The loud knock on the door brought me stunning news. I had been expecting my two guests from Australia, who had arrived the previous day, to come for pancakes and coffee.
Renee-Claire and Vanda just arrived and anticipating a lovely two week vacation in Ethiopia!
The first afternoon we spent a lovely time absorbed in the wedding scene at the Ghion Hotel
Religious wedding ritual by the pool
During “wedding season” many affluent Ethiopian couples have their wedding photos taken in the beautiful hotel gardens and it is fun to see the parade of traditional and modern fashions.
That first evening Vanda and Renee-Claire met my VSO and Cuso colleagues at a dinner party and we spoke of our plans to visit Harar and tour the famous sites in the north. Renee-Claire was to hike in the Simien Mountains while Vanda and I relaxed by Lake Tana at Bahir Dar but that all changed overnight…
Suddenly I found myself racing across Addis by taxi to the Yekatit government hospital where the Veronika Hotel manager had transported them and then had dispatched a guest who spoke some English to tell me the news. En route, I called Dr Brian, a Cuso International volunteer to alert him something seemed to have gone terribly wrong. When I leapt out of the taxi I was so relieved to see Brian, Katharina, a VSO volunteer mid-wife and trained nurse from Sweden and Hanny, a Dutch volunteer’s partner already on the scene. Vanda lay on an emergency room bed having seizures, her daughter Renee-Claire by her side and everyone trying to assist. Dr Fekadu from Yekatit Hospital was doing exactly what was needed and Brian and Katharina began assisting while Hanny and I rushed to the hospital pharmacy to buy a prescribed pill. We quickly reached consensus that she needed to be moved to the private Myungsung Korean Hospital as soon as possible, so once she was stabilized, Renee-Claire and I careened across town with Vanda and an attendant in an ambulance, sirens wailing.
Dr Bereket greeted us at Emergency and professionally assessed the situation, ordering blood tests and determining that she needed a CT scan. Since the hospital scanner was broken, we crossed town again in another ambulance to a private clinic. The news was good – no signs of damage on the brain. But the seizures continued and we raced back to the Korean Hospital where Vanda was moved to the Intensive Care Unit.
Renee Claire spent a lot of time with the very helpful hospital finance manager Mr Lee
A visit to a pharmacy to fill a prescription
That first worrying night Renee-Claire joined several Ethiopians whose relatives were also in ICU in an overnight vigil, kindly befriended by Biruk who let her use his mobile to keep in touch with me and found her a gabi (traditional cotton blanket) to keep her warm.
Meanwhile, I got their belongings from the hotel and set up the small spare bedroom/bathroom in our compound that was fortunately vacant and my landlord had agreed they could use. The network of VSO volunteers mobilized to help; most had met Vanda and Renee-Claire the evening before at a dinner party and several texted to offer support. My neighbor Judy loaned me her folding cot to put beside the bed plus sheets and a pillow. My landlord offered to drive us around. His sister Adanech is a nurse at the Korean Hospital and was able to reassure us about what was going on throughout the time Vanda was hospitalized.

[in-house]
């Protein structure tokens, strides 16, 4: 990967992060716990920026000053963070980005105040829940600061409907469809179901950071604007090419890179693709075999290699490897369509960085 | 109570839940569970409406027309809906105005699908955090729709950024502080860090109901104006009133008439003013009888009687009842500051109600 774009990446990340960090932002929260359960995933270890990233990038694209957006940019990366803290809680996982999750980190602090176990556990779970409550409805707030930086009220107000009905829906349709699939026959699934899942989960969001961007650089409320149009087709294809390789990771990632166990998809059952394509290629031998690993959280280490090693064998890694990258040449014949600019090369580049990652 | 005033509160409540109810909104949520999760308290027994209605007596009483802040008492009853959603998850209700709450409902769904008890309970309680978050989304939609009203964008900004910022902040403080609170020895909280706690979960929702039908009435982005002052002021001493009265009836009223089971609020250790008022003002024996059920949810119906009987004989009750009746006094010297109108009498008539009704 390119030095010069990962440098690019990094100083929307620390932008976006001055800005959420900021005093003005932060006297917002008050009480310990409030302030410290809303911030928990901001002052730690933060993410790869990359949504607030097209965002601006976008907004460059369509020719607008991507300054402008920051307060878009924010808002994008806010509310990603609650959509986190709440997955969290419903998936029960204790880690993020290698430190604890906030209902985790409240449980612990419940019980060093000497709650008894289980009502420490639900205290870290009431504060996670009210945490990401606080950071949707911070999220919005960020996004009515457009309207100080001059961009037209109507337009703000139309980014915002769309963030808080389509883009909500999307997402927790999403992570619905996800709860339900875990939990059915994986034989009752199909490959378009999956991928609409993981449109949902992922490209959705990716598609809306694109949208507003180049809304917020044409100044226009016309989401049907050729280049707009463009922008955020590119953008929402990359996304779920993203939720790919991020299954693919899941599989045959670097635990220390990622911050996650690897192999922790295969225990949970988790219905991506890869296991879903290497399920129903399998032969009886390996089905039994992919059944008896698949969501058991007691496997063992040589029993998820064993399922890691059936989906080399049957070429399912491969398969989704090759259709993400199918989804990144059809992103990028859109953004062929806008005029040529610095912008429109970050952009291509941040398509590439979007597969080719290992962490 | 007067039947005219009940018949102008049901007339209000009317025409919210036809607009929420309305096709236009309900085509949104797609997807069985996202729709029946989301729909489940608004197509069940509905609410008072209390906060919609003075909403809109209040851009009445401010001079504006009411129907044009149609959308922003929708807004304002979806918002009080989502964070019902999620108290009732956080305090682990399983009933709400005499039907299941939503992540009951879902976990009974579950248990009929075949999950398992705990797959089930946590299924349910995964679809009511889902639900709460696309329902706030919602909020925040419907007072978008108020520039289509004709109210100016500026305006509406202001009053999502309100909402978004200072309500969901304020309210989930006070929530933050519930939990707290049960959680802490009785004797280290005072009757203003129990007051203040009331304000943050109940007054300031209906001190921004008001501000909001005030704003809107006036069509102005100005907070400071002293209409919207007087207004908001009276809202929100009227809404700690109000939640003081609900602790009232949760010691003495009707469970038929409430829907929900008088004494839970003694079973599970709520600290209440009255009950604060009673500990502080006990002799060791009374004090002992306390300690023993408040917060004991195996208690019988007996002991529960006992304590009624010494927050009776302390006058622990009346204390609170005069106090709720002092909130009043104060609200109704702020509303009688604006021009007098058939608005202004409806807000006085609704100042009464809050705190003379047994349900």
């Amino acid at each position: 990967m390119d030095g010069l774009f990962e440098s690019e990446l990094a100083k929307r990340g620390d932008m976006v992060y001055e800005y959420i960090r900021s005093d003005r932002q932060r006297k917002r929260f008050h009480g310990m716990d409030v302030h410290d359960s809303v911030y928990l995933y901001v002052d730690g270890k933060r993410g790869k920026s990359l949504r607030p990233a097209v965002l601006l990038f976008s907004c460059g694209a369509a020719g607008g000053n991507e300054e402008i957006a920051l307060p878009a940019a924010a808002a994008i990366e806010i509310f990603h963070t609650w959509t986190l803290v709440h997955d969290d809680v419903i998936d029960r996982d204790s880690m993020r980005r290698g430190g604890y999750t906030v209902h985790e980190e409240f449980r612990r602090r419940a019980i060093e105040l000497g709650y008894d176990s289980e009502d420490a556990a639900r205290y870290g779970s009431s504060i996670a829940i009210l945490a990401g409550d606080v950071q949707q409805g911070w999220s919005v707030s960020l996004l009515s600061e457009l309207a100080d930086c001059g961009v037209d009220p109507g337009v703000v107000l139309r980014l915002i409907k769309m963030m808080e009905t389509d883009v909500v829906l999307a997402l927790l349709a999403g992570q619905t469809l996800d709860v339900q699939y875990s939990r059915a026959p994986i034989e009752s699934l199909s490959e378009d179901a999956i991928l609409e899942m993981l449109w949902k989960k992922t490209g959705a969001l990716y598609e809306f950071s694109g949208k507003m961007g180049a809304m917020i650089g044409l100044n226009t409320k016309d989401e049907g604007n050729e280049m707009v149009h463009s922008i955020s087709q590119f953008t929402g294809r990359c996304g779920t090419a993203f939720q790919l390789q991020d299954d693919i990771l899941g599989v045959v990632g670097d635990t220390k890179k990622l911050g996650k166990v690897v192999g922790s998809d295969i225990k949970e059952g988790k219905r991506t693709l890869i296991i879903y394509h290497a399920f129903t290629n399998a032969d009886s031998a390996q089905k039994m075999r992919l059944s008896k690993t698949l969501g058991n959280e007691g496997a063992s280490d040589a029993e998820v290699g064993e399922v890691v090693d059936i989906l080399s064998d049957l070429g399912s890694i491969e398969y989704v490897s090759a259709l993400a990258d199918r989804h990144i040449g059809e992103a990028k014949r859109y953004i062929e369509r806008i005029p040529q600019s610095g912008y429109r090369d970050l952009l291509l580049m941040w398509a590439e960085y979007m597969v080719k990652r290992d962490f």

I had met Adanech months ago, she is my Landlord’s sister and regularly visits our compound when relatives gather on the weekend – here she cuddles a cousin’s baby, born last August! It feels great for me to have this family connection and support here!
Here I am with Biruk and Renee Claire. Biruk’s brother Teshale arrived at one point and invited us for coffee in the hospital canteen. He pulled a copy of Naomi Klein’s The Shock Doctrine out of his briefcase when he found out I was Canadian and started a conversation about neo-liberalism and Milton Friedman and the Chicago School of Economics. You just never know what surprises are in store in Ethiopia!
The lineup outside ICU where family members sit vigil day and night
When Vanda felt better she paid a visit to the ICU crowd…everyone was pleased she was feeling better
Mike and Anjeli, a husband/wife team of Canadian Cuso volunteer doctors texted me to say they would come to see Vanda the next morning. They met with Dr Tadesse in the ICU and reassured us that Vanda was getting the best care possible and that the doctors were doing exactly what they would have done back home. Dr Fisseha the internist also was following her case and on call at night.
A thank you visit to Dr Tadesse and a nurse in the ICU. Dr Tadesse is still in touch by email!
Vanda’s seizures lasted 12 hours on Monday and thankfully, by the time Mike and Anjeli saw her, she was recovering and had no more from then on. The puzzle of why this happened continued. Vanda spent 2 nights in ICU and then 2 more nights on a ward in a room with 4 other patients. The first night we were surprised to discover that a family member is expected to stay overnight watching the patient so Renee-Claire, exhausted as she was, sat vigil. The second night we hired Natneal from a private nursing company to stay with her.
Natneal the night nurse!
On Friday after lunch, we were at last able to bring Vanda back to my compound where she spent the rest of her Ethiopian “holiday” resting and recuperating. Our original plan to fly around Ethiopia to visit the tourist spots had long been abandoned and, while we talked of taking a small trip out of Addis by car, as the days went by, it just did not seem feasible to be too far away from medical care. Arrangements were made for Dr. Bereket to accompany them on the long two-flight journey back to Perth via Bangkok.